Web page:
by Mike Todd
“I want to come with you!” our son Evan said, his face stretched into a pout so long that a horse wandering through our living room at that moment would have paused and said, “Now THAT’S a long face.”
“Mommy and daddy have a date tonight,” grandma said, hugging Evan with one arm and shooing us out the door with the other.
We hustled down the stairs, professing our love for our son while trying not to prolong a goodbye that had already taken a turn for the traumatic.
“Evan’s not used to getting ditched. That’s not really a bad thing,” my wife Kara said, trying to make the best of it. It was a rocky start to our first evening out together since, well, since either of us could remember.
We were ready for a break. Living with a three-year-old and a colicky three-month-old offers many joys, but it can be difficult to appreciate those joys when you’re blotting the vomit off your iPad. If there’s one lesson parenthood has taught me, it’s that the quality of one’s life is inversely proportional to the number of times in one’s household that the word “projectile” is used as an adjective.
“I forgot how much it hurts to wear heels,” Kara said as we strolled across the restaurant parking lot. Somewhere, back in our bedroom, her yoga pants were crumpled on the floor, bereft, wondering what they did to deserve being forsaken for the first time in three months.
When the waitress came to take our drink order, we ordered our food, too, rather than waiting for her to come back in a minute.
“Dude, why did we just do that?” I asked.
“Do what?” Kara said.
“We just hurried. We have no reason to hurry,” I said.
It’s tough to get out of the mindset that someone at your table might start screaming at any moment, and you’ll have to flee through a fire door. When the food came out after we’d only been there for 15 minutes, I had to fight the urge to hand the waitress my credit card to speed things along.
“Whoa, this Margarita is strong. I’m definitely going to have to pump and dump when we get back,” Kara said.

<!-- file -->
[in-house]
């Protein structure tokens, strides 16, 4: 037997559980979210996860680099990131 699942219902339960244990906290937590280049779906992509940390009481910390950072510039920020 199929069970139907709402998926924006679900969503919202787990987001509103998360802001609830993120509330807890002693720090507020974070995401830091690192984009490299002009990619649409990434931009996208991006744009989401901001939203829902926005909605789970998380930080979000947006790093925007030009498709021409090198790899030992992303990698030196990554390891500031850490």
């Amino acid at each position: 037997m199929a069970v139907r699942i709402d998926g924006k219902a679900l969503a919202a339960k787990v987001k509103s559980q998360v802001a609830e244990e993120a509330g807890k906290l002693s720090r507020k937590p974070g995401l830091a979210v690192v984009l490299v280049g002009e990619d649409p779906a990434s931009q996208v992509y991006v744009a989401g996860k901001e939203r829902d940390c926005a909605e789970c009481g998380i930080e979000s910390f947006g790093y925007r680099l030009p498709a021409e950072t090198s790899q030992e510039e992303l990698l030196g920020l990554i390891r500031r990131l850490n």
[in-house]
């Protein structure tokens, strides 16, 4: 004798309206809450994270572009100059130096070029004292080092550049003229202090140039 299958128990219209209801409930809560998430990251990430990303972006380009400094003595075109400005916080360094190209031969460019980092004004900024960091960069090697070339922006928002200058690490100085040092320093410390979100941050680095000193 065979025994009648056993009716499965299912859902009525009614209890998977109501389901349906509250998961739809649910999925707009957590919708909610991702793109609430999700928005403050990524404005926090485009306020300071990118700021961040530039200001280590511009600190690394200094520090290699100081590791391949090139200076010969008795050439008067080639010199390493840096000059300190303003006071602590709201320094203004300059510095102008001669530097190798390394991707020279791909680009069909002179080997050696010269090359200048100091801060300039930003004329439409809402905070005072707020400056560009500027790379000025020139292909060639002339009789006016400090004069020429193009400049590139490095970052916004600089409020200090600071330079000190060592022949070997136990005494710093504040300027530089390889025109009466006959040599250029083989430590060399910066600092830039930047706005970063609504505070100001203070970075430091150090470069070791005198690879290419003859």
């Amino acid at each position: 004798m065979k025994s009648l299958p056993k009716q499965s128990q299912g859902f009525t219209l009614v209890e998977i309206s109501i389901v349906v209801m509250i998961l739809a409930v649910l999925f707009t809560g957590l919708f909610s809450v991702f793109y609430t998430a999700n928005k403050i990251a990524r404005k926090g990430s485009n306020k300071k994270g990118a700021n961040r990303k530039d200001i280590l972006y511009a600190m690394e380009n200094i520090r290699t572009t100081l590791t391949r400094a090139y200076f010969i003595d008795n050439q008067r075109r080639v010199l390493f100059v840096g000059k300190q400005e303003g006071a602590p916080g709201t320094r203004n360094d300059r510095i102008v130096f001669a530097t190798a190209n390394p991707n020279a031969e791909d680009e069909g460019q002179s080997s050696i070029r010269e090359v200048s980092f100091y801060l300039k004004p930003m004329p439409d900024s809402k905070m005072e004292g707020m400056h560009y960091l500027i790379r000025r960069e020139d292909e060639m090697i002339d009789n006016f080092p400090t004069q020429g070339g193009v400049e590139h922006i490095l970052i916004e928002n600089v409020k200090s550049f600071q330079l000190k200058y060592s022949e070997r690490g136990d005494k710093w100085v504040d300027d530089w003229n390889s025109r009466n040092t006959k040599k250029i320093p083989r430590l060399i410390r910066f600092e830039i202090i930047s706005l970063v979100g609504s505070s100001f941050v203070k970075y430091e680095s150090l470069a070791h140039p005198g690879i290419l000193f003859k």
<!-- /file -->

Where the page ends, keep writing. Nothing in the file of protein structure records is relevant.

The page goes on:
If you’re not familiar with the practice of pumping and dumping, it’s when lactating women allow themselves to have some drinks, then use a breast pump later to extract the 70-proof milk, which gets dumped down the drain so that they don’t find out if their baby is a mean drunk. This seems like an awful lot of work, but at least it allows new mothers to cut loose just a little bit, since they are the demographic group most in need of a drink.
If you try to explain pumping and dumping to anyone in my parents’ generation, they give you a look like you’re trying to hook a breast pump up to their cat. Back then, a little second-hand cabernet made a baby more refined.
By the time dessert rolled around, Kara and I had remembered how to enjoy a meal without trying to shovel it down as fast as possible, a lesson we promptly ignored as our spoons dueled over the remaining chunk of chocolate tort.
We arrived home to find the house much more peaceful than when we’d left.
“We promised Evan you’d tell him good night when you got home,” grandpa said.
Evan shot up like a prairie dog when we pushed his door open. We’d been trying all night not to think about his huge pout, but he didn’t appear to be holding a grudge.
“Love you. Good night,” he said, giving us each a hug.
It’s good to get out. And it’s even better when it’s good to come back.